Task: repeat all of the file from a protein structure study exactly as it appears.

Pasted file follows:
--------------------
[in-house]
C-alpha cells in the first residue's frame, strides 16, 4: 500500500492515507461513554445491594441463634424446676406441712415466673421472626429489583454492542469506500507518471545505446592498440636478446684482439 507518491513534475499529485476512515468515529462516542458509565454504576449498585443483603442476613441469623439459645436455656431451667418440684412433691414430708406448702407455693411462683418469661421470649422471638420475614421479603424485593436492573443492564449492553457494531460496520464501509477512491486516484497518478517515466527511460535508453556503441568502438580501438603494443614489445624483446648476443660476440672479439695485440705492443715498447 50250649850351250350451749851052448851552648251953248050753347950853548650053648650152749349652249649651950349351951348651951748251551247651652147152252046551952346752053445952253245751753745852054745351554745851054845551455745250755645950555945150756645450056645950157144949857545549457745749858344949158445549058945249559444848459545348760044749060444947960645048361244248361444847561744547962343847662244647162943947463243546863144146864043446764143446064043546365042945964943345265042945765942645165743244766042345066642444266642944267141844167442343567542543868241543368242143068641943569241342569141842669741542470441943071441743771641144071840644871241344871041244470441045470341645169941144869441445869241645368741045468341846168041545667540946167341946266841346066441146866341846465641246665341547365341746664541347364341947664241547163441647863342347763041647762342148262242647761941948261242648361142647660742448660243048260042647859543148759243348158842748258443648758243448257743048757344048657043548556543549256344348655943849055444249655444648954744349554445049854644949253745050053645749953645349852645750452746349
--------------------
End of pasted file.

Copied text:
[in-house]
C-alpha cells in the first residue's frame, strides 16, 4: 500500500492515507461513554445491594441463634424446676406441712415466673421472626429489583454492542469506500507518471545505446592498440636478446684482439 507518491513534475499529485476512515468515529462516542458509565454504576449498585443483603442476613441469623439459645436455656431451667418440684412433691414430708406448702407455693411462683418469661421470649422471638420475614421479603424485593436492573443492564449492553457494531460496520464501509477512491486516484497518478517515466527511460535508453556503441568502438580501438603494443614489445624483446648476443660476440672479439695485440705492443715498447 50250649850351250350451749851052448851552648251953248050753347950853548650053648650152749349652249649651950349351951348651951748251551247651652147152252046551952346752053445952253245751753745852054745351554745851054845551455745250755645950555945150756645450056645950157144949857545549457745749858344949158445549058945249559444848459545348760044749060444947960645048361244248361444847561744547962343847662244647162943947463243546863144146864043446764143446064043546365042945964943345265042945765942645165743244766042345066642444266642944267141844167442343567542543868241543368242143068641943569241342569141842669741542470441943071441743771641144071840644871241344871041244470441045470341645169941144869441445869241645368741045468341846168041545667540946167341946266841346066441146866341846465641246665341547365341746664541347364341947664241547163441647863342347763041647762342148262242647761941948261242648361142647660742448660243048260042647859543148759243348158842748258443648758243448257743048757344048657043548556543549256344348655943849055444249655444648954744349554445049854644949253745050053645749953645349852645750452746349